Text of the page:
InsideMobileApps InsideSocialGames 10,000 Words FishbowlNY FishbowlDC LostRemote TVNewser TVSpy AgencySpy PRNewser MediaJobsDaily UnBeige

Posts Tagged ‘Booksellers’ Association’

HP-3: BA Slams Potter Discounts

Tim Godfray, chief executive of the Booksellers Association (BA), has slammed the “crazy” levels of discounts being used by retailers to flog the latest Harry Potter book. Godfray said the book industry had been “considerably weakened by this deep discounting”, reports the Bookseller. The strong comments follow a day of extraordinary developments after Potter publisher Bloomsbury forced supermarket chain Asda to apologise for accusing it of “holding children to ransom” by raising the price of the final Potter book. After withdrawing its supply of the book, the chain apologised unreservedly and withdrew the comments.

However, Godfray admitted that the BA could not interfere. “The publisher sets a Recommended Retail Price and it is up to the individual retailer to decide on the selling price.” Which means that statements like these, while they attract media attention here and elsewhere, don’t really amount to much…

Mediabistro Course

Women's Magazine Writing

Women's Magazine WritingPitch and publish in women's magazines with the health director of Family Circle! Starting September 30, Lynya Floyd will teach you how to wow editors with stories they want and need for their publications. You'll learn how to workshop pitch letters to endure editors will read them, master the voice and tone of women's magazines, find sources, and connect with other writers in the industry. Register now!

Highlights of the BA Conference

If you missed out on the Booksellers Association‘s annual Conference in Harrogate, Publishing News has the lowdown in a big way:

Dateline LBF: New Independent Bookseller Buying Group

At first I was ready to bitch and moan that the Bookseller only made its LBF daily content available in a flash/PDF-style booklet but over the course of the day they are making select pieces available as standalone links, which is good. The top story, penned by Joel Rickett, focuses on a new buying group for independent booksellers headed by former Ottakar’s marketing director Paul Henderson called Leading Edge, originally founded in Australia where it has 175 member bookshops. They are given access to a centralized website with a range of promoted titles, as well as marketing support such as customer catalogs. They can opt to buy the stock via wholesalers or direct from publishers.

“We can give independents an industry voice and a sense of community,” Henderson explained to the Bookseller. “The [Booksellers Association] can’t be solely representative of indies—its role is to be a general trade body. We can champion independents.” he service will begin to gather members in May, offering a free six-month subscription. The full fee is expected to be £130 per month, for access to an initial range of 150 to 200 titles a month at special terms. It pitches itself as a “completely transparent and accountable support group whose success is predicated on being able to provide value to all parties”.

Returns for New Harry Potter Capped, Just Like Last Time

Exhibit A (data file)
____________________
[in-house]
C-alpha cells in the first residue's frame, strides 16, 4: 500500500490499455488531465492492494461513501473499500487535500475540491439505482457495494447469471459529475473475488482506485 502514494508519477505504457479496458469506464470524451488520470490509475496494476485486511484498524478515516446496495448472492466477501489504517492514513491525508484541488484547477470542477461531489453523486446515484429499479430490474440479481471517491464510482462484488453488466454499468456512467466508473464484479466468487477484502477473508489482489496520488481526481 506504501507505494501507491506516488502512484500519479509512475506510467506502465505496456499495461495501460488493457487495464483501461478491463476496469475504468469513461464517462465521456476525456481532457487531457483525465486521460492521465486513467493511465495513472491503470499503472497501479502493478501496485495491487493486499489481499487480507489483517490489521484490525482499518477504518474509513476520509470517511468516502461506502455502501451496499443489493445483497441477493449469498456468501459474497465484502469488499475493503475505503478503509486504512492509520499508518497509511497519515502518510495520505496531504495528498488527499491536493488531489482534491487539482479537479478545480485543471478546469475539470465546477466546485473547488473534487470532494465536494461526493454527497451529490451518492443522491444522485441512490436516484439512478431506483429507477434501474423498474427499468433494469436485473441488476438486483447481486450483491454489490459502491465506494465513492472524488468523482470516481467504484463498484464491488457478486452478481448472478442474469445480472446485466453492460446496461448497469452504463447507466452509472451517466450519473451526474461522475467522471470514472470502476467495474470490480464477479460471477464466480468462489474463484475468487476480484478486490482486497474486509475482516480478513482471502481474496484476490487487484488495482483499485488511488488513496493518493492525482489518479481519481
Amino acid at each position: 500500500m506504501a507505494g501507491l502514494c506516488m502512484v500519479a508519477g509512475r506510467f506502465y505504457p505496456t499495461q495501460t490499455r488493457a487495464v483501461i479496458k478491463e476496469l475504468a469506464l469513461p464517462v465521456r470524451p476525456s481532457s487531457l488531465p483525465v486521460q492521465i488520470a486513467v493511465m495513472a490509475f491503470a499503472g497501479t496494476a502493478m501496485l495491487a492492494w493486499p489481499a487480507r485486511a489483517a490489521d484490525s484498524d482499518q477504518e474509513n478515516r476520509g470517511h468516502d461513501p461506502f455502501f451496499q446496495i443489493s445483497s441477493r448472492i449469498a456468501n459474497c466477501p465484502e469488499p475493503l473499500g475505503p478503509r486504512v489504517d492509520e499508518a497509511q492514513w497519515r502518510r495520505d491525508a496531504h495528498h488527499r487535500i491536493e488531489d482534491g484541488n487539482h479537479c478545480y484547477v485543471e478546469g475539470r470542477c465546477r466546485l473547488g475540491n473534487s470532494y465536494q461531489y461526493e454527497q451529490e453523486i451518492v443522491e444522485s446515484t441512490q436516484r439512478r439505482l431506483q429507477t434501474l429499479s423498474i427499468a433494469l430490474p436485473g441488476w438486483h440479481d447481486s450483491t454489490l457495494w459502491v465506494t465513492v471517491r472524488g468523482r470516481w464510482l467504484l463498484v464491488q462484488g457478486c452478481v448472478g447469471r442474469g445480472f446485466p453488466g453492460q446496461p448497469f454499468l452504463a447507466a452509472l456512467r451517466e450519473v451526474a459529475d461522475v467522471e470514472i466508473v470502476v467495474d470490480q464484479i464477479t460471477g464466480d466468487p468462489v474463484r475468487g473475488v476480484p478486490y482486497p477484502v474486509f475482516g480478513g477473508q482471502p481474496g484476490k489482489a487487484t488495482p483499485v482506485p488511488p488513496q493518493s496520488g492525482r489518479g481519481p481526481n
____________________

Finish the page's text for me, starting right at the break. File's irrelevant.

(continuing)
And the news that Bloomsbury is once more imposing a cap on returns – reduced from 20 per cent last time to 10 per cent – is no doubt extremely unwelcome to independent bookstores, reports the Independent. Recall that many of these stores once vowed en masse in the UK that they would not bother stocking HARRY POTTER AND THE DEATHLY HALLOWS since they couldn’t compete with the deep discounting from Tesco, Asda and the like. The publisher argues that it’s simply being eco-friendly, but wholesalers are supporting the indies’ complaints, and the Booksellers Association has presented concerns to the publisher. We’ll see what happens, but the Independent figures that the indies will order the new Harry in conservative quantities – and then go to the supermarkets to replenish their stock.

Meet the Book Industry Digital Task Force

Publishing News reports that a Book Industry Digital Task Force is to be created and market research undertaken to ascertain consumer views and buying behavior on digital products, following last month’s Conference on Digitisation in Godalming hosted by the Booksellers’ Association. Reaction to the Conference, which was attended by cross-section of the industry, has largely been positive, although some feel that the lack of publishing chief executives in attendance meant that the momentum on this issue has now been seized by booksellers. Bill Samuel of Foyles told PN: “It was encouraging that the bookselling chains sent their top people, but disappointing that so few publishing chief executives were there. This is a time for the whole industry to be united and share its concerns. If not, there is a danger that one of the digital giants will come along and pick us all off.”

Macmillan‘s Richard Charkin, who was the sole publishing CEO present, said: “For me, the central issue is to ensure that we can reach readers through as many channels as possible, provided our authors’ intellectual property is protected. I therefore support wholeheartedly bookshop experimentation and involvement in digital delivery. Of course, we need to sell through the ‘new’ entrants, but we shouldn’t ignore our traditional and trusted retail partners.”